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AAPS PharmSciTech. 2005 December; 6(4): E565–E572.
Published online 2005 October 31. doi:  10.1208/pt060471
PMCID: PMC2750604

In vitro and in vivo evaluation of topical formulations of Spantide II

Abstract

The purpose of this study was to develop and evaluate topical formulations of Spantide II, a neurokinin-1 receptor (NK-1R) antagonist, for the treatment of inflammatory skin disorders. Spantide II lotion and gel was formulated with and without n-methyl-2-pyrrolidone (NMP) as a penetration enhancer. The release of Spantide II from gels was evaluated using microporous polyethylene and polypropylene membranes in a Franz Diffusion cell setup. In vitro percutaneous absorption of Spantide II from lotion and gel formulations was evaluated using the above setup by replacing the membranes with hairless rat skin. The in vivo anti-inflammatory activity of Spantide II formulations was evaluated in an allergic contact dermatitis (ACD) mouse model. Among different gels studied, PF127 gel showed highest (70-fold) release of Spantide II compared with hydroxypropyl methylcellulose (HPMC) and hydroxypropyl cellulose (HPC) gels. Lotion and gel formulations with or without NMP showed no detectable levels of Spantide II in the receiver compartment of the Franz diffusion cell until 24 hours. However, Spantide II showed significant retention in epidermis and dermis from lotion and gel formulations at 24 hours. The dermal levels increased ≈3.5- and 2-fold when the lotion and gel formulations contained NMP as compared with the formulation with no NMP (P<.05). The in vivo studies indicated that Spantide II formulations with NMP were effective in significantly reducing ACD response, similar to dexamethasone (0.5 mM). In conclusion, Spantide II was stable as a topical formulation and delivered to target skin tissue (epidermis and dermis) for the treatment of ACD. In addition this study supports the role of cutaneous neurosensory system in modulating inflammatory responses in the skin.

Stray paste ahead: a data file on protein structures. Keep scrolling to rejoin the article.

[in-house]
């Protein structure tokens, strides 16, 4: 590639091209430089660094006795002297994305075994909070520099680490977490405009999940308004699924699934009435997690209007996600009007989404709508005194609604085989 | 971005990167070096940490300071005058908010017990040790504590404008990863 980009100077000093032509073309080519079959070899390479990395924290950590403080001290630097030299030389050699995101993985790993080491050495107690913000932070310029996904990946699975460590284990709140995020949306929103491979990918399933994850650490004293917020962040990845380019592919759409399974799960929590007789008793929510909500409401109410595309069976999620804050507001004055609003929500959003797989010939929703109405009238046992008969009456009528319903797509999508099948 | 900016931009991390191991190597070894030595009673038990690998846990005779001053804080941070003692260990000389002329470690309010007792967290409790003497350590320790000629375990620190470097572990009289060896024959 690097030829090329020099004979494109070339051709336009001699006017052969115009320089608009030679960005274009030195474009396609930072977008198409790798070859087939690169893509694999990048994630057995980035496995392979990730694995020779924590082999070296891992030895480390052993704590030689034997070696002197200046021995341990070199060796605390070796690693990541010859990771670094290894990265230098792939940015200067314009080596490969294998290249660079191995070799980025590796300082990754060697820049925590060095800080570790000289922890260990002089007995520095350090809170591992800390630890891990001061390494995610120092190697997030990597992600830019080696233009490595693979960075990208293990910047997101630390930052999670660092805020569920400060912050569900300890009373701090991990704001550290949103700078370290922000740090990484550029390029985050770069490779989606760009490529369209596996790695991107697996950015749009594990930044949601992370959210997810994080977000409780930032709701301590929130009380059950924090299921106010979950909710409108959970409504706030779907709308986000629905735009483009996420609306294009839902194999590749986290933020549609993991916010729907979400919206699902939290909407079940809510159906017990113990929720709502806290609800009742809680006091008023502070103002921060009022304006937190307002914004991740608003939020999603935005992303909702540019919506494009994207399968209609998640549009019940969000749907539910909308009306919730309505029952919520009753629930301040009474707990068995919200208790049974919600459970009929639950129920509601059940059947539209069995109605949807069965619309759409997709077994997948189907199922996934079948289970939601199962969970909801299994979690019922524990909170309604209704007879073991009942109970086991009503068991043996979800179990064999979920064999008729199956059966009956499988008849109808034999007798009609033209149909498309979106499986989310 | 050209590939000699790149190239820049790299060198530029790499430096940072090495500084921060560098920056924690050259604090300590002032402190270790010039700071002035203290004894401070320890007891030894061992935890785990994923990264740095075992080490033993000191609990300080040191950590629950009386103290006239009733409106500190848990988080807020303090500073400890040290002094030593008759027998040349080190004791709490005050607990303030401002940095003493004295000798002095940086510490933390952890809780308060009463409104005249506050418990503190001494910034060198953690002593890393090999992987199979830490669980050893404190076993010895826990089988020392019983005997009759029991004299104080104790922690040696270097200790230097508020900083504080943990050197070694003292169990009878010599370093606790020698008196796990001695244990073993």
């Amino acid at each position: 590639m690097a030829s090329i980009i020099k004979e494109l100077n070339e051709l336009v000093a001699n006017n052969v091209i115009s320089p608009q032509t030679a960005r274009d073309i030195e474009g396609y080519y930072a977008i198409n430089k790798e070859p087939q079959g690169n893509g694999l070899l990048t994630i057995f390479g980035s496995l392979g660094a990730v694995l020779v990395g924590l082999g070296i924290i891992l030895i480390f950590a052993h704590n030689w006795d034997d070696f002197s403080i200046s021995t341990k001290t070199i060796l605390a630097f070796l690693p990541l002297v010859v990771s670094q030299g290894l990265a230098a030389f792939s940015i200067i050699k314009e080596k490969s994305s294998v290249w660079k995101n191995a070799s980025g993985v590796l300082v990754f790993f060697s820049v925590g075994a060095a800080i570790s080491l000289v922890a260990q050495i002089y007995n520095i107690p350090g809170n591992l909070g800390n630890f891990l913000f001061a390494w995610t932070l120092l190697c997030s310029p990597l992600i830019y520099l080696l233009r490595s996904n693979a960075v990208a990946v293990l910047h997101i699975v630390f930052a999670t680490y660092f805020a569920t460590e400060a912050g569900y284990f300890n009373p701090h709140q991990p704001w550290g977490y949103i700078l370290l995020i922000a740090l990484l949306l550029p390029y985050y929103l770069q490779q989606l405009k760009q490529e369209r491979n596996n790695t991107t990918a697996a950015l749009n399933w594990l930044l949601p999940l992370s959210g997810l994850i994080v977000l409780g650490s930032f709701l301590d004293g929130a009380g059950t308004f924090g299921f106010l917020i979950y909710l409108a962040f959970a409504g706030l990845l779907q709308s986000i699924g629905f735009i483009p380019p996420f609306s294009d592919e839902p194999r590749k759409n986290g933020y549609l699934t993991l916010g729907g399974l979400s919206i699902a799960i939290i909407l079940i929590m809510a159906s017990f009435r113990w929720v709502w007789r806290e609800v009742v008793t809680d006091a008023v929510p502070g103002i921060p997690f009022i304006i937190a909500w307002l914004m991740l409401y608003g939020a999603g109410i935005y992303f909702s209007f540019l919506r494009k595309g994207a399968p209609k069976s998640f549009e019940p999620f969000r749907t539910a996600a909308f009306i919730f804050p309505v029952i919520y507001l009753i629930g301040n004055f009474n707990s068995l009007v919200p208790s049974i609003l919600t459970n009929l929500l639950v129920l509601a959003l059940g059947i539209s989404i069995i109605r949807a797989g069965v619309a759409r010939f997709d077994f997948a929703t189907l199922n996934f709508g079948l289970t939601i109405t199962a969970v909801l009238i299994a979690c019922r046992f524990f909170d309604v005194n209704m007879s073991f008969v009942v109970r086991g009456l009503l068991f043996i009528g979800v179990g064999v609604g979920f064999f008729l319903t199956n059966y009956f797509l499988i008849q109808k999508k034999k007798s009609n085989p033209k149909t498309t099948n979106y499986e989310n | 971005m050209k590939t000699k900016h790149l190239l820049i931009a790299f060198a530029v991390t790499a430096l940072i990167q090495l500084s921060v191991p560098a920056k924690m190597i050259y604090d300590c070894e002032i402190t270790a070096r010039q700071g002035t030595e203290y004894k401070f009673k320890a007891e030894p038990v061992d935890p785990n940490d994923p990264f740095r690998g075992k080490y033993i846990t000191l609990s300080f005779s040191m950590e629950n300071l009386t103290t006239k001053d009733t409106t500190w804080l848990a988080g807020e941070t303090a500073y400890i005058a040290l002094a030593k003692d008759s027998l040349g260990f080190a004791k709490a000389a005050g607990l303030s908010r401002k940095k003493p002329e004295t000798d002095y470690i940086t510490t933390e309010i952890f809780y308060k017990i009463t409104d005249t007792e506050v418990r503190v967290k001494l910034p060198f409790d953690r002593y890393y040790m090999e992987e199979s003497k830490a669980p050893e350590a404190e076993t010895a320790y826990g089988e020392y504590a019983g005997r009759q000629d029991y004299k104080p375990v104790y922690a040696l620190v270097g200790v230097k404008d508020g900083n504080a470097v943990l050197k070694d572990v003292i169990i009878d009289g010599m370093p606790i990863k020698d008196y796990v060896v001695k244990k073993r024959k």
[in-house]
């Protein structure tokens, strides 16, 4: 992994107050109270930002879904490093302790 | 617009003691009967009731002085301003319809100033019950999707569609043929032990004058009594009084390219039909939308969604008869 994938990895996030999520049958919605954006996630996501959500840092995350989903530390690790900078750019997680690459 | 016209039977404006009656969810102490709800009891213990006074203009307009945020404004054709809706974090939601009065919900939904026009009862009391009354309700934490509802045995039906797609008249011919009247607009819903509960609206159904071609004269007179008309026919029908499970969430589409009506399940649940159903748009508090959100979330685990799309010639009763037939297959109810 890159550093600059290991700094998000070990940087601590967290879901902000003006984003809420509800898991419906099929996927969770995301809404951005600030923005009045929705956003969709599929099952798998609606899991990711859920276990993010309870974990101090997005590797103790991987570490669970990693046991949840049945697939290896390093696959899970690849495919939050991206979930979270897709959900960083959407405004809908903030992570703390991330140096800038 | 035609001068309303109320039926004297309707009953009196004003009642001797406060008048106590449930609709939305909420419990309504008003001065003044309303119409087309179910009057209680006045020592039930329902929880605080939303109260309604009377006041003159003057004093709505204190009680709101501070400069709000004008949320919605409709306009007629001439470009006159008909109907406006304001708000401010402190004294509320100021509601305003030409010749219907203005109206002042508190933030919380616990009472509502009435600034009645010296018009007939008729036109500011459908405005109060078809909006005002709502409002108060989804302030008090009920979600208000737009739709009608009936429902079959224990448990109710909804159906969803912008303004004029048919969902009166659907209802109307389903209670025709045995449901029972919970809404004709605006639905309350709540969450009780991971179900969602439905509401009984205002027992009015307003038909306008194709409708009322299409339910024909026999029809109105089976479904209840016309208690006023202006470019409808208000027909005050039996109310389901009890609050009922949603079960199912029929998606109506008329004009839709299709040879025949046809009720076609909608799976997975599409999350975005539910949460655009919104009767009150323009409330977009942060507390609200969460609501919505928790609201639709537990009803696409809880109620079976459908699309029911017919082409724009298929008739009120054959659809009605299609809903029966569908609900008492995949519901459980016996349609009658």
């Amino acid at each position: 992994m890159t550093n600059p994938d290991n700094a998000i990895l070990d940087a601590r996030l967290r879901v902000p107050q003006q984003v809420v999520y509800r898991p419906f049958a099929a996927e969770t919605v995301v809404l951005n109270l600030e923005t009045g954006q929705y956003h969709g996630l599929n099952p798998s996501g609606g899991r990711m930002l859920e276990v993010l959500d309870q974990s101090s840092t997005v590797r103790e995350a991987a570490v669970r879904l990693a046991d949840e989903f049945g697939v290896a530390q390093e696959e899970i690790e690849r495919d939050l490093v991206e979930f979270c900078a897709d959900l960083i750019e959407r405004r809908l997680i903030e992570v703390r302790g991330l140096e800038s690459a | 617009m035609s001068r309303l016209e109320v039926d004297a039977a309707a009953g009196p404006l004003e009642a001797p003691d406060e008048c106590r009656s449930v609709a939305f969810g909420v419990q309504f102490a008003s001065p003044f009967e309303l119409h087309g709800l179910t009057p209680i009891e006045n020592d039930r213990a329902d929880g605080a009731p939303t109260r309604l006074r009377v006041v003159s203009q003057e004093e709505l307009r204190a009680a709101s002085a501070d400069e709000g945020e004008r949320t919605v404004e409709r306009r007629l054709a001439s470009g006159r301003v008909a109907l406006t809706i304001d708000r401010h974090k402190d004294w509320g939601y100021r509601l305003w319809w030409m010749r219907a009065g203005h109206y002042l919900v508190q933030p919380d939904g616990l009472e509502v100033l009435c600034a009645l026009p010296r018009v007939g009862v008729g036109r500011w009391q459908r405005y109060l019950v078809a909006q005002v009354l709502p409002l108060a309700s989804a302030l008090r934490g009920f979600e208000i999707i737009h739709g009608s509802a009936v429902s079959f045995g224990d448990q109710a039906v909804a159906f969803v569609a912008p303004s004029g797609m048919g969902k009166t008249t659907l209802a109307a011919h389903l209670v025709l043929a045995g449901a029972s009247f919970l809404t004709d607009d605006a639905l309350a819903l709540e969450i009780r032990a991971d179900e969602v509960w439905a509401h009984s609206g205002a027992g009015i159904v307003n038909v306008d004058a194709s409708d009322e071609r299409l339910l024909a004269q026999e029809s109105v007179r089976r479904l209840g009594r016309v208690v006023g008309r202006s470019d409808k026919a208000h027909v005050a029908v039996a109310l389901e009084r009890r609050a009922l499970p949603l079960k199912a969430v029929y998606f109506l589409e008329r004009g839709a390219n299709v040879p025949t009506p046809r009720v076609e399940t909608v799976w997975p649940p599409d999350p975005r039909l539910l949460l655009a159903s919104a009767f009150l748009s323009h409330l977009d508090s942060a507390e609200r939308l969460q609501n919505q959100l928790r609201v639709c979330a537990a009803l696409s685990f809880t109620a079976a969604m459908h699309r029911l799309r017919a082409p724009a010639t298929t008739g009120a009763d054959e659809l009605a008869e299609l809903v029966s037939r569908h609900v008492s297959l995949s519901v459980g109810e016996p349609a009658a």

Keywords: Spantide II, peptide, skin permeation, dermatitis, gel, lotion

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Selected References

These references are in PubMed. This may not be the complete list of references from this article.
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